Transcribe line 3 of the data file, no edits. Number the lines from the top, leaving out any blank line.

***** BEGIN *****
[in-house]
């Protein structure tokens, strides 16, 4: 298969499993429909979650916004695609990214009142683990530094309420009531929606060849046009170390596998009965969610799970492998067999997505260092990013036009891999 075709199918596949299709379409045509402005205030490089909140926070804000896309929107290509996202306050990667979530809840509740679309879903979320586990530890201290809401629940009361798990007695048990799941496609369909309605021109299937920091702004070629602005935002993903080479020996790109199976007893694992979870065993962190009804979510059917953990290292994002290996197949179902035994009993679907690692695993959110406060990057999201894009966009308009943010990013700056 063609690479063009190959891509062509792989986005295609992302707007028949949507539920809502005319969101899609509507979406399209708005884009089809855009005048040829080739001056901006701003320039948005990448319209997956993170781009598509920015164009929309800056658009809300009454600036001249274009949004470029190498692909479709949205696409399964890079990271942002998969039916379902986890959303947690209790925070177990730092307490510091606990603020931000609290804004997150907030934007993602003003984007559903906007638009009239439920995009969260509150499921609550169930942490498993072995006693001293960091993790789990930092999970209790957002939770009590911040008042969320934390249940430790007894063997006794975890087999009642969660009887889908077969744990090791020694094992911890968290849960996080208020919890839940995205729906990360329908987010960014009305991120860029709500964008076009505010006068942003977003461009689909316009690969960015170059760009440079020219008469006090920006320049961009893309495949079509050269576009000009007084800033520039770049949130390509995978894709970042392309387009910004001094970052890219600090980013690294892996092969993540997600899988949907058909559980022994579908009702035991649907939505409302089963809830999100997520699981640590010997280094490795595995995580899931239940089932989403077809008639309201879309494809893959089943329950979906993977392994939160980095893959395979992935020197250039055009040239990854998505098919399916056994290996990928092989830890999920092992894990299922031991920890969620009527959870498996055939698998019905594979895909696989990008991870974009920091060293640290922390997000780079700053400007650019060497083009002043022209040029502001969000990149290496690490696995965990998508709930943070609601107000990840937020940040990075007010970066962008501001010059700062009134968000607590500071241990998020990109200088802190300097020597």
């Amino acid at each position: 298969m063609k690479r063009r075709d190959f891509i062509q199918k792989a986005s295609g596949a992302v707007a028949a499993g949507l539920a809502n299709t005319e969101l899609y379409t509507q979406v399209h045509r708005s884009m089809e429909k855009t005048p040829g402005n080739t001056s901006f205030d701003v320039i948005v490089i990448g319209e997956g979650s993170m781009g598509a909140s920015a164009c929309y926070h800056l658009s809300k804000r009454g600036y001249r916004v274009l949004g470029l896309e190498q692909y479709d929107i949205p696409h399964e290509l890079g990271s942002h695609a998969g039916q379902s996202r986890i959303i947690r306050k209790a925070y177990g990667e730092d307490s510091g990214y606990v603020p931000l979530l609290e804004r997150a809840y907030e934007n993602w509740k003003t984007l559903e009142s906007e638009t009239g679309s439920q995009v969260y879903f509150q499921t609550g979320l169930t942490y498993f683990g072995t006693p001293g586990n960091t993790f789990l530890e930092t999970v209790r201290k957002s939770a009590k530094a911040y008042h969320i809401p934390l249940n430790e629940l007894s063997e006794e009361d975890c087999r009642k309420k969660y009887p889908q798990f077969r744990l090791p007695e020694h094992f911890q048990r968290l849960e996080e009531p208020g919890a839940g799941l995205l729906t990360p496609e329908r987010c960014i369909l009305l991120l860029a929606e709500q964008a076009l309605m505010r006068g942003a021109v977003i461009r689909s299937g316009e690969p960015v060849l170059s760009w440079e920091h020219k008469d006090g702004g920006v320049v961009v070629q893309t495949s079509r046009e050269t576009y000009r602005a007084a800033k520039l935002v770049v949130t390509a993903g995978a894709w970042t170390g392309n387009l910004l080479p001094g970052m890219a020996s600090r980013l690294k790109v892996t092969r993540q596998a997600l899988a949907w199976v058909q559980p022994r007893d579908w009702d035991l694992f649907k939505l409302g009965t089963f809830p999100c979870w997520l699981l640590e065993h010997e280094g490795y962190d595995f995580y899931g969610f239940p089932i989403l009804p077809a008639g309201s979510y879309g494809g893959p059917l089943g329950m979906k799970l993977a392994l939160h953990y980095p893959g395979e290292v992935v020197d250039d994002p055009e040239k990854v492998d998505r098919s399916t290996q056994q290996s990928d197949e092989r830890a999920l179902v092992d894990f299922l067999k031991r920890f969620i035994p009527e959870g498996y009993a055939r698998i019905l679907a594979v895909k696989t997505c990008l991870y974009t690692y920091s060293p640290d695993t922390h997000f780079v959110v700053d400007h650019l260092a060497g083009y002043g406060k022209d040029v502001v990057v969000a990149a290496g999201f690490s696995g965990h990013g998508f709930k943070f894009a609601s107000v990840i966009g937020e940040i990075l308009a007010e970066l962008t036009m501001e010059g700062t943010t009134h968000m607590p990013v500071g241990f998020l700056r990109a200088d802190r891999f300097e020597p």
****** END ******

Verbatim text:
């Amino acid at each position: 298969m063609k690479r063009r075709d190959f891509i062509q199918k792989a986005s295609g596949a992302v707007a028949a499993g949507l539920a809502n299709t005319e969101l899609y379409t509507q979406v399209h045509r708005s884009m089809e429909k855009t005048p040829g402005n080739t001056s901006f205030d701003v320039i948005v490089i990448g319209e997956g979650s993170m781009g598509a909140s920015a164009c929309y926070h800056l658009s809300k804000r009454g600036y001249r916004v274009l949004g470029l896309e190498q692909y479709d929107i949205p696409h399964e290509l890079g990271s942002h695609a998969g039916q379902s996202r986890i959303i947690r306050k209790a925070y177990g990667e730092d307490s510091g990214y606990v603020p931000l979530l609290e804004r997150a809840y907030e934007n993602w509740k003003t984007l559903e009142s906007e638009t009239g679309s439920q995009v969260y879903f509150q499921t609550g979320l169930t942490y498993f683990g072995t006693p001293g586990n960091t993790f789990l530890e930092t999970v209790r201290k957002s939770a009590k530094a911040y008042h969320i809401p934390l249940n430790e629940l007894s063997e006794e009361d975890c087999r009642k309420k969660y009887p889908q798990f077969r744990l090791p007695e020694h094992f911890q048990r968290l849960e996080e009531p208020g919890a839940g799941l995205l729906t990360p496609e329908r987010c960014i369909l009305l991120l860029a929606e709500q964008a076009l309605m505010r006068g942003a021109v977003i461009r689909s299937g316009e690969p960015v060849l170059s760009w440079e920091h020219k008469d006090g702004g920006v320049v961009v070629q893309t495949s079509r046009e050269t576009y000009r602005a007084a800033k520039l935002v770049v949130t390509a993903g995978a894709w970042t170390g392309n387009l910004l080479p001094g970052m890219a020996s600090r980013l690294k790109v892996t092969r993540q596998a997600l899988a949907w199976v058909q559980p022994r007893d579908w009702d035991l694992f649907k939505l409302g009965t089963f809830p999100c979870w997520l699981l640590e065993h010997e280094g490795y962190d595995f995580y899931g969610f239940p089932i989403l009804p077809a008639g309201s979510y879309g494809g893959p059917l089943g329950m979906k799970l993977a392994l939160h953990y980095p893959g395979e290292v992935v020197d250039d994002p055009e040239k990854v492998d998505r098919s399916t290996q056994q290996s990928d197949e092989r830890a999920l179902v092992d894990f299922l067999k031991r920890f969620i035994p009527e959870g498996y009993a055939r698998i019905l679907a594979v895909k696989t997505c990008l991870y974009t690692y920091s060293p640290d695993t922390h997000f780079v959110v700053d400007h650019l260092a060497g083009y002043g406060k022209d040029v502001v990057v969000a990149a290496g999201f690490s696995g965990h990013g998508f709930k943070f894009a609601s107000v990840i966009g937020e940040i990075l308009a007010e970066l962008t036009m501001e010059g700062t943010t009134h968000m607590p990013v500071g241990f998020l700056r990109a200088d802190r891999f300097e020597p």